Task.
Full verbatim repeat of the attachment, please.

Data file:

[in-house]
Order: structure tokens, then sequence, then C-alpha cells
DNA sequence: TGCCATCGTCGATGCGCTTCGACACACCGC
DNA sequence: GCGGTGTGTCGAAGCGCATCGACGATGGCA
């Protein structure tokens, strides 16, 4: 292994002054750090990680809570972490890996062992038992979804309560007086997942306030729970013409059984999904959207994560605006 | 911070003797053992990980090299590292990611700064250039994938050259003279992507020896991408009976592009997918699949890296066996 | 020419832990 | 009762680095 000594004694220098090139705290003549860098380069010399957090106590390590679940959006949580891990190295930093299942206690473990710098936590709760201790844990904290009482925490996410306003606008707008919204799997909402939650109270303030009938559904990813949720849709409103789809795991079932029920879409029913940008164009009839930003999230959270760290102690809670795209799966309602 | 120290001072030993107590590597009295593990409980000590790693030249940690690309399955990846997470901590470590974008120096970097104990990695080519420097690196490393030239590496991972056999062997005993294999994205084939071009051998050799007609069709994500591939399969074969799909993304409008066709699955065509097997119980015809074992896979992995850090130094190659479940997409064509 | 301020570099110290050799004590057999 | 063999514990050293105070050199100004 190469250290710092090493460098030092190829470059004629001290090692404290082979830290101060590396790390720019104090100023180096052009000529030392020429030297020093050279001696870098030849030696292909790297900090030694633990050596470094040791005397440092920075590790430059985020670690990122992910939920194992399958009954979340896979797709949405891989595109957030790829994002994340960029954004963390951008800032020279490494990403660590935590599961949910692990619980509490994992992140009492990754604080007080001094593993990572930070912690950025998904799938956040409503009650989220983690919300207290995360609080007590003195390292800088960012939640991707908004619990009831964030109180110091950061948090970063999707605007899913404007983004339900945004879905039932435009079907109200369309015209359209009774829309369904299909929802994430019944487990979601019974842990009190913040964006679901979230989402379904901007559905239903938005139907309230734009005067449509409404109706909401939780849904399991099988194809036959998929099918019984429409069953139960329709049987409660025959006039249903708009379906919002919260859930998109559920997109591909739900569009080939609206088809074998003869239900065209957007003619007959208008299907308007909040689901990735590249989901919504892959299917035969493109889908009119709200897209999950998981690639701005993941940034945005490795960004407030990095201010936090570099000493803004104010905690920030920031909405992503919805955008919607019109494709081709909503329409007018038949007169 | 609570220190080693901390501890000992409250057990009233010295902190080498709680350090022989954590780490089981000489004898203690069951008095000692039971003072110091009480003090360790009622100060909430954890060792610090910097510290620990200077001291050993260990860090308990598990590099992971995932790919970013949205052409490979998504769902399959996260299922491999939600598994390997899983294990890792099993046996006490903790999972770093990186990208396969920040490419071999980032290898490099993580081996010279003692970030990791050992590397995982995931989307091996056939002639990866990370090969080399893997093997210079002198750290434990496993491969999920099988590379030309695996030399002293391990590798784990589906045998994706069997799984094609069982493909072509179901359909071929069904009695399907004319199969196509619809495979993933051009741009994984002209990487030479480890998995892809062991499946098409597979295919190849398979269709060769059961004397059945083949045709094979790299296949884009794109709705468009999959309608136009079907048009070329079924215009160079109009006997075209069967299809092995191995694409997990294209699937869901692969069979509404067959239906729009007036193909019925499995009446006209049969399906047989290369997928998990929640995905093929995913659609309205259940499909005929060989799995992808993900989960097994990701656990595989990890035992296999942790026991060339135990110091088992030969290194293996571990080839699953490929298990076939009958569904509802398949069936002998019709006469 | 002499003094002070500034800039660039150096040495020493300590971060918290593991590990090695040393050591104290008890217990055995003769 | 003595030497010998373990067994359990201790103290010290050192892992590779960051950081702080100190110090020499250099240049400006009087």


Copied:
[in-house]
Order: structure tokens, then sequence, then C-alpha cells
DNA sequence: TGCCATCGTCGATGCGCTTCGACACACCGC
DNA sequence: GCGGTGTGTCGAAGCGCATCGACGATGGCA
């Protein structure tokens, strides 16, 4: 292994002054750090990680809570972490890996062992038992979804309560007086997942306030729970013409059984999904959207994560605006 | 911070003797053992990980090299590292990611700064250039994938050259003279992507020896991408009976592009997918699949890296066996 | 020419832990 | 009762680095 000594004694220098090139705290003549860098380069010399957090106590390590679940959006949580891990190295930093299942206690473990710098936590709760201790844990904290009482925490996410306003606008707008919204799997909402939650109270303030009938559904990813949720849709409103789809795991079932029920879409029913940008164009009839930003999230959270760290102690809670795209799966309602 | 120290001072030993107590590597009295593990409980000590790693030249940690690309399955990846997470901590470590974008120096970097104990990695080519420097690196490393030239590496991972056999062997005993294999994205084939071009051998050799007609069709994500591939399969074969799909993304409008066709699955065509097997119980015809074992896979992995850090130094190659479940997409064509 | 301020570099110290050799004590057999 | 063999514990050293105070050199100004 190469250290710092090493460098030092190829470059004629001290090692404290082979830290101060590396790390720019104090100023180096052009000529030392020429030297020093050279001696870098030849030696292909790297900090030694633990050596470094040791005397440092920075590790430059985020670690990122992910939920194992399958009954979340896979797709949405891989595109957030790829994002994340960029954004963390951008800032020279490494990403660590935590599961949910692990619980509490994992992140009492990754604080007080001094593993990572930070912690950025998904799938956040409503009650989220983690919300207290995360609080007590003195390292800088960012939640991707908004619990009831964030109180110091950061948090970063999707605007899913404007983004339900945004879905039932435009079907109200369309015209359209009774829309369904299909929802994430019944487990979601019974842990009190913040964006679901979230989402379904901007559905239903938005139907309230734009005067449509409404109706909401939780849904399991099988194809036959998929099918019984429409069953139960329709049987409660025959006039249903708009379906919002919260859930998109559920997109591909739900569009080939609206088809074998003869239900065209957007003619007959208008299907308007909040689901990735590249989901919504892959299917035969493109889908009119709200897209999950998981690639701005993941940034945005490795960004407030990095201010936090570099000493803004104010905690920030920031909405992503919805955008919607019109494709081709909503329409007018038949007169 | 609570220190080693901390501890000992409250057990009233010295902190080498709680350090022989954590780490089981000489004898203690069951008095000692039971003072110091009480003090360790009622100060909430954890060792610090910097510290620990200077001291050993260990860090308990598990590099992971995932790919970013949205052409490979998504769902399959996260299922491999939600598994390997899983294990890792099993046996006490903790999972770093990186990208396969920040490419071999980032290898490099993580081996010279003692970030990791050992590397995982995931989307091996056939002639990866990370090969080399893997093997210079002198750290434990496993491969999920099988590379030309695996030399002293391990590798784990589906045998994706069997799984094609069982493909072509179901359909071929069904009695399907004319199969196509619809495979993933051009741009994984002209990487030479480890998995892809062991499946098409597979295919190849398979269709060769059961004397059945083949045709094979790299296949884009794109709705468009999959309608136009079907048009070329079924215009160079109009006997075209069967299809092995191995694409997990294209699937869901692969069979509404067959239906729009007036193909019925499995009446006209049969399906047989290369997928998990929640995905093929995913659609309205259940499909005929060989799995992808993900989960097994990701656990595989990890035992296999942790026991060339135990110091088992030969290194293996571990080839699953490929298990076939009958569904509802398949069936002998019709006469 | 002499003094002070500034800039660039150096040495020493300590971060918290593991590990090695040393050591104290008890217990055995003769 | 003595030497010998373990067994359990201790103290010290050192892992590779960051950081702080100190110090020499250099240049400006009087």